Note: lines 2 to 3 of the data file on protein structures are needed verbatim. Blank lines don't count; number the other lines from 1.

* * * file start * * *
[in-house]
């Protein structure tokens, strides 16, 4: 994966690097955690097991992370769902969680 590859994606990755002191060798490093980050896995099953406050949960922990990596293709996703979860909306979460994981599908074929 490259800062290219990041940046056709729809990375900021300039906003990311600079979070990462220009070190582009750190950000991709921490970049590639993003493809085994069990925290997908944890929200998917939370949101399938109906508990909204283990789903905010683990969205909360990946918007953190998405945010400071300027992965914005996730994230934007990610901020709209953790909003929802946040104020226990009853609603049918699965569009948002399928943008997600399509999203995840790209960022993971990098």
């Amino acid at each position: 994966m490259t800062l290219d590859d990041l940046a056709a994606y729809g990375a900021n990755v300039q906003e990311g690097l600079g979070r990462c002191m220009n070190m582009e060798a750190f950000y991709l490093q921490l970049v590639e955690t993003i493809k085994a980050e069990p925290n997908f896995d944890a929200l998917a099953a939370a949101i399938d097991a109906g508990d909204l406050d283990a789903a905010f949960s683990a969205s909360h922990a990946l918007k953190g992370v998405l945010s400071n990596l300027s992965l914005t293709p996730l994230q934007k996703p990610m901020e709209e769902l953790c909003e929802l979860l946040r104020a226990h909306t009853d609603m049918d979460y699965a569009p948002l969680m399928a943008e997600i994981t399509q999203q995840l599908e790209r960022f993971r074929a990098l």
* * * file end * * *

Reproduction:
């Protein structure tokens, strides 16, 4: 994966690097955690097991992370769902969680 590859994606990755002191060798490093980050896995099953406050949960922990990596293709996703979860909306979460994981599908074929 490259800062290219990041940046056709729809990375900021300039906003990311600079979070990462220009070190582009750190950000991709921490970049590639993003493809085994069990925290997908944890929200998917939370949101399938109906508990909204283990789903905010683990969205909360990946918007953190998405945010400071300027992965914005996730994230934007990610901020709209953790909003929802946040104020226990009853609603049918699965569009948002399928943008997600399509999203995840790209960022993971990098």
């Amino acid at each position: 994966m490259t800062l290219d590859d990041l940046a056709a994606y729809g990375a900021n990755v300039q906003e990311g690097l600079g979070r990462c002191m220009n070190m582009e060798a750190f950000y991709l490093q921490l970049v590639e955690t993003i493809k085994a980050e069990p925290n997908f896995d944890a929200l998917a099953a939370a949101i399938d097991a109906g508990d909204l406050d283990a789903a905010f949960s683990a969205s909360h922990a990946l918007k953190g992370v998405l945010s400071n990596l300027s992965l914005t293709p996730l994230q934007k996703p990610m901020e709209e769902l953790c909003e929802l979860l946040r104020a226990h909306t009853d609603m049918d979460y699965a569009p948002l969680m399928a943008e997600i994981t399509q999203q995840l599908e790209r960022f993971r074929a990098l």